Recently, there has been heated discussion around whether we can actually create the experience users have with our products. Our take? Sure, experience is ultimately a personal response. However, we do believe in designing robust services that allow users to have a seamless end-to-end experience across multiple channels and touch points.
When trying to consider multi channels and touch points, a service lifecycle is a useful tool. Thinking about a lifecycle asks us to surrender any attachment to a single product and instead consider the role it plays in a larger experience. For example, a modem. A modem is a product, but, more importantly fits within a wider experience of signing up for, receiving, installing and maintaining an internet connection. Read more »
Our mate Jeff Gothelf has spent a 15 year career as an agile product designer, team leader, blogger and teacher. He is one of the leading voices on the topic of Agile UX and Lean UX. In addition, Jeff is the author of the O’Reilly book (2013), Lean UX: Applying lean principles to improve user experience (www.leanuxbook.com). He is a highly sought-after international speaker and workshop leader. Jeff has led cross-functional product design teams at TheLadders, Publicis Modem, WebTrends, Fidelity, and is currently Managing Director at Neo in New York.
Jeff will be visiting our part of the world in a few months’ time (including presenting on Lean UX at UX Australia 2013 in August). Watch this space Optimal friends and clients in New Zealand!
Lean UX in the Enterprise: 5 hills to climb
Expanding on the challenges implementing Lean UX in the enterprise, I’d like to highlight a couple hurdles that most companies will undoubtedly have to go through to build, collaborative, cross-functional and agile teams.
Co-location is a dirty word
Many large companies are distributed across countries, time zones and cultures. Getting employees to work together is tough enough when they’re sitting across the hall from each other. The distance between distributed teams breaks down a collaborative culture very quickly. Read more »
Do you use a smartphone to access important information and services on-the-go? If so, you are not alone: New Zealand is in the midst of a mobile revolution. In a 2012 study, Google estimated that 44% of New Zealanders access the internet using some type of smart phone (http://goo.gl/fYM4o) and this number is only projected to increase.
Have you moved from viewing your smartphone as a gadget for entertainment and communication? Is it now an indispensable tool in your everyday activities? If so, you are part of a growing population of smartphone users that is savvier and more demanding of your mobile experience.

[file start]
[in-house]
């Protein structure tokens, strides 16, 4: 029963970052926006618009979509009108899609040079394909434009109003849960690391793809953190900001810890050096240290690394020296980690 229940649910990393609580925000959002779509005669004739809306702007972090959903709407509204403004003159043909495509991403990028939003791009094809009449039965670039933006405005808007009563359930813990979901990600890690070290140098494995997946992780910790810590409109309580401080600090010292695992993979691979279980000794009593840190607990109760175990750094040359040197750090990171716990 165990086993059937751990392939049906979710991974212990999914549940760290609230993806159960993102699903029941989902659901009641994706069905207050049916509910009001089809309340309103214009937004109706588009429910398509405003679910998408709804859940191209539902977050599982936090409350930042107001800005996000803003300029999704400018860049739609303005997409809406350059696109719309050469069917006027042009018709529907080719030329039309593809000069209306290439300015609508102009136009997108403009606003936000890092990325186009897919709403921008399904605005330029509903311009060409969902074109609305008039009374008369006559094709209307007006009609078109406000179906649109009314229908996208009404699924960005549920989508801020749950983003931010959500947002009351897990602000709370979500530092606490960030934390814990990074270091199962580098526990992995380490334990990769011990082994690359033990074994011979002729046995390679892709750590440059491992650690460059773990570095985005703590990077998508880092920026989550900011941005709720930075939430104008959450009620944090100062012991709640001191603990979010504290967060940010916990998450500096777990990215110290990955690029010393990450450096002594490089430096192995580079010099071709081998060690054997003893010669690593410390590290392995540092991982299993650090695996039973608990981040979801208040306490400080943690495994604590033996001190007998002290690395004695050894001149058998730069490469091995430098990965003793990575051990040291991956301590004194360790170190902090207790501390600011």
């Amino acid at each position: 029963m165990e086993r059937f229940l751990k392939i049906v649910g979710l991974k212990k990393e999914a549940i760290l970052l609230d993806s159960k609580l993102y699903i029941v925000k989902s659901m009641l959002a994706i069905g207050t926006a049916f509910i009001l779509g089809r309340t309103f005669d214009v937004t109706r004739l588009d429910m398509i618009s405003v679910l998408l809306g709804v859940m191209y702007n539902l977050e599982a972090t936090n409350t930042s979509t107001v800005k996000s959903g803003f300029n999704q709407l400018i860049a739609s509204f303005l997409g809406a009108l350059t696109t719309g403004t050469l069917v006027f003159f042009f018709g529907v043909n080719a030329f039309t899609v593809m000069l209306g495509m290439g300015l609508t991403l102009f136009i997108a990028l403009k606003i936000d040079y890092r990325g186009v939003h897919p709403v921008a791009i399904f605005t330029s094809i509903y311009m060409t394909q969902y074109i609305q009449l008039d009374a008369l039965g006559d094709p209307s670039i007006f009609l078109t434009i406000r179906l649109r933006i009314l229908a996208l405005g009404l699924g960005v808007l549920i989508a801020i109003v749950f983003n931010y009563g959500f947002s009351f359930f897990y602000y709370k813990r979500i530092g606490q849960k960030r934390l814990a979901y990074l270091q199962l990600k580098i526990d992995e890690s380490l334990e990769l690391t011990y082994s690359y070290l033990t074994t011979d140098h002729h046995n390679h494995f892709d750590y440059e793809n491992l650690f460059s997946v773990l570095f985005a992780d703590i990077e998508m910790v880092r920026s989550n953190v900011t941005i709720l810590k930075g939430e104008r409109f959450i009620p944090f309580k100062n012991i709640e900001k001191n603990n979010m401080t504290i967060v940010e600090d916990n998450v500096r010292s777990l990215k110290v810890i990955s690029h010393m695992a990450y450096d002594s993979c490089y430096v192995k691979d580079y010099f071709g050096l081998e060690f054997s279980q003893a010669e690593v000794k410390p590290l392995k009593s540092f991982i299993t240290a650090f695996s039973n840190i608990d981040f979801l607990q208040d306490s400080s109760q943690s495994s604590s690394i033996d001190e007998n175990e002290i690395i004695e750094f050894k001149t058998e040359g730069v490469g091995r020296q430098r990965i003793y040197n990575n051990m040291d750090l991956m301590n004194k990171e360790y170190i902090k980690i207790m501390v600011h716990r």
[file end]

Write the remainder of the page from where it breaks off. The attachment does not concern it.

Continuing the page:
The smartphone revolution presents many challenges and benefits in the world of commerce. Banks epitomize just how difficult it is for large organisations to balance the needs of consumers with security concerns in the mobile environment. They must build user-friendly apps (to attract users) that are robust (to keep users) and secure (to protect users). They simply can’t afford to work by trial-and-error. Read more »
Most of the reading we do now is on a screen. Facebook and Twitter are usually bite-sized chunks of text, but we also read much longer pages of text – from news articles, blog posts, product descriptions, and of course all those terms and conditions. Those of us that are pouring text onto the Internet need to do so in a way that allows users to consume it easily.
Here are 10 tips to help you improve the way text is presented and written on your site. To start with let’s look at the three common user behaviours when reading a page of text online.
- Users read the copy from the beginning
to the end until their attention runs out.
- Users scan across and read the parts that interest them.
- Users scan the text until they find the answer to a single question.
If you’re unsure of those three, just think of the last time you read a news article (1), read a Wikipedia article (2), and looked for an answer on a page after googling a question (3).
1. Choose a comfortable font size
Are you leaning forward as you read this? If you are, then it’s likely this font size is too small. This site currently has a font size of 13 pixels (13px). For comfortable reading online 16px should be considered minimum. Read more »
Twenty Two exceptional international speakers in two days. Brain-food heaven or sheer madness?
This year we had four Optimates representing at Webstock 2013 and if you were lucky enough to be there too I’m sure you’ll agree it was a vintage year. But if you weren’t that lucky (or were and want to know what we made of it), we thought it worth sharing our take on the three most significant UX out-takes for 2013 and beyond.
1) Constraints equal innovation
Innovation is the byproduct of turning a complex problem into an easier one. For example, say you want to build your dream home. Change that to build your dream home in 34 square meters. Gary Chang was able to fit 24 different room designs into a 34 square metre apartment. This shows how adding constraints results in innovation. This can be applied not only to design but most problems you face in everyday life. It’s not so much about thinking outside the box, it’s about choosing what box to think inside.
“Design is the beauty of changing constraints into advantages” – Aza Raskin
2) You are directly responsible for what you put into the world
Self-proclaimed asshole and fiery advocate for conscious design, Mike Monteiro spoke animatedly with many expletives, reminding us to take responsibility for what we help to bring into the world, to exercise our right to say no to things that don’t meld with us as ethical, thinking beings. After all, as he so poignantly pointed out “the monsters we unleash into the world will be named after us”. Mike reminded us of the responsibility we have to ourselves, the world and our craft. If you can already feel your blood boiling with red-hot designer passion I highly recommend checking out his book ‘Design is a Job’.
“We need to fear the consequences of our work more than we love the cleverness of our work.” - Mike Monteiro
3) The internet is dead
And there are five reasons for that: Apple, Google, Amazon, Facebook, and Microsoft. These big five American vertically organized silos are re-making the world in their image. If you’re Nokia or HP or a Japanese electronics manufacturer, they stole all your oxygen. There will be a whole lot happening among these five vast entities in 2013. What will the world that they create look like?